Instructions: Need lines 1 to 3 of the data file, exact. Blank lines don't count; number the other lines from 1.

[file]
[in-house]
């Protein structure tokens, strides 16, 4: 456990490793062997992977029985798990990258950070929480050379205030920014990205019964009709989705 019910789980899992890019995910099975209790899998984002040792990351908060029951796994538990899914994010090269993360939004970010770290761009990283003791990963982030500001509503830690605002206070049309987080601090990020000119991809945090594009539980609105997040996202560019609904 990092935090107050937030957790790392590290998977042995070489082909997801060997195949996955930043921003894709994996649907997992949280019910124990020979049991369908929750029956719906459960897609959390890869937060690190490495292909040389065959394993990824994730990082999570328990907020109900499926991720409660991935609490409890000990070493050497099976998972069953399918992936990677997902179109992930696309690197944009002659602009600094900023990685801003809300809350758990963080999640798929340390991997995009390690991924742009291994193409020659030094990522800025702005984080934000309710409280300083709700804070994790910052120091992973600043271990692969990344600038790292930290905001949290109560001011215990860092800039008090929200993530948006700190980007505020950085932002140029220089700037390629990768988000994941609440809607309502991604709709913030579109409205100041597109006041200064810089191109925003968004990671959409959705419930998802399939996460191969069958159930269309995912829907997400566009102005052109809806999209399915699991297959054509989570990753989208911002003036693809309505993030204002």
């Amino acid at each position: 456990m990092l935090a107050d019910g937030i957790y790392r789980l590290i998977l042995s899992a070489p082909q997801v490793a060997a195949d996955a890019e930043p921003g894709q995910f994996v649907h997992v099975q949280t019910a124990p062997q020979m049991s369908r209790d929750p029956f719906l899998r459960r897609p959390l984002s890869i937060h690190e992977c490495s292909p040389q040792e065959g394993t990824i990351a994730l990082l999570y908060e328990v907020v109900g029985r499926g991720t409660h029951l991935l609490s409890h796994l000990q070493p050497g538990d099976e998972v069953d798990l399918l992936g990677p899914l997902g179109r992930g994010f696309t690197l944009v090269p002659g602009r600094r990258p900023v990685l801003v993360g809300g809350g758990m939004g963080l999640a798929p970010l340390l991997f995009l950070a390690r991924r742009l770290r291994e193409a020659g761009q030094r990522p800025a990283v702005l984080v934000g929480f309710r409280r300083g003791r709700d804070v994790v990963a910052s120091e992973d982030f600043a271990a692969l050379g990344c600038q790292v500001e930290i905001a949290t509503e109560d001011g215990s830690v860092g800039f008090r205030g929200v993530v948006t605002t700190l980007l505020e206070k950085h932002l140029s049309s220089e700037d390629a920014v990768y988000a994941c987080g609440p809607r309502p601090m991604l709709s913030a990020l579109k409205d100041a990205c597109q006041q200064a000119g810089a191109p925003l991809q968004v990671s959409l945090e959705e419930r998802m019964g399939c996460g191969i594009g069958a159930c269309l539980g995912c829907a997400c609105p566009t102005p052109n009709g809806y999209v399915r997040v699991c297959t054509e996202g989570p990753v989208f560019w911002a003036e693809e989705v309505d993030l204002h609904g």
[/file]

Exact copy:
[in-house]
């Protein structure tokens, strides 16, 4: 456990490793062997992977029985798990990258950070929480050379205030920014990205019964009709989705 019910789980899992890019995910099975209790899998984002040792990351908060029951796994538990899914994010090269993360939004970010770290761009990283003791990963982030500001509503830690605002206070049309987080601090990020000119991809945090594009539980609105997040996202560019609904 990092935090107050937030957790790392590290998977042995070489082909997801060997195949996955930043921003894709994996649907997992949280019910124990020979049991369908929750029956719906459960897609959390890869937060690190490495292909040389065959394993990824994730990082999570328990907020109900499926991720409660991935609490409890000990070493050497099976998972069953399918992936990677997902179109992930696309690197944009002659602009600094900023990685801003809300809350758990963080999640798929340390991997995009390690991924742009291994193409020659030094990522800025702005984080934000309710409280300083709700804070994790910052120091992973600043271990692969990344600038790292930290905001949290109560001011215990860092800039008090929200993530948006700190980007505020950085932002140029220089700037390629990768988000994941609440809607309502991604709709913030579109409205100041597109006041200064810089191109925003968004990671959409959705419930998802399939996460191969069958159930269309995912829907997400566009102005052109809806999209399915699991297959054509989570990753989208911002003036693809309505993030204002």
């Amino acid at each position: 456990m990092l935090a107050d019910g937030i957790y790392r789980l590290i998977l042995s899992a070489p082909q997801v490793a060997a195949d996955a890019e930043p921003g894709q995910f994996v649907h997992v099975q949280t019910a124990p062997q020979m049991s369908r209790d929750p029956f719906l899998r459960r897609p959390l984002s890869i937060h690190e992977c490495s292909p040389q040792e065959g394993t990824i990351a994730l990082l999570y908060e328990v907020v109900g029985r499926g991720t409660h029951l991935l609490s409890h796994l000990q070493p050497g538990d099976e998972v069953d798990l399918l992936g990677p899914l997902g179109r992930g994010f696309t690197l944009v090269p002659g602009r600094r990258p900023v990685l801003v993360g809300g809350g758990m939004g963080l999640a798929p970010l340390l991997f995009l950070a390690r991924r742009l770290r291994e193409a020659g761009q030094r990522p800025a990283v702005l984080v934000g929480f309710r409280r300083g003791r709700d804070v994790v990963a910052s120091e992973d982030f600043a271990a692969l050379g990344c600038q790292v500001e930290i905001a949290t509503e109560d001011g215990s830690v860092g800039f008090r205030g929200v993530v948006t605002t700190l980007l505020e206070k950085h932002l140029s049309s220089e700037d390629a920014v990768y988000a994941c987080g609440p809607r309502p601090m991604l709709s913030a990020l579109k409205d100041a990205c597109q006041q200064a000119g810089a191109p925003l991809q968004v990671s959409l945090e959705e419930r998802m019964g399939c996460g191969i594009g069958a159930c269309l539980g995912c829907a997400c609105p566009t102005p052109n009709g809806y999209v399915r997040v699991c297959t054509e996202g989570p990753v989208f560019w911002a003036e693809e989705v309505d993030l204002h609904g």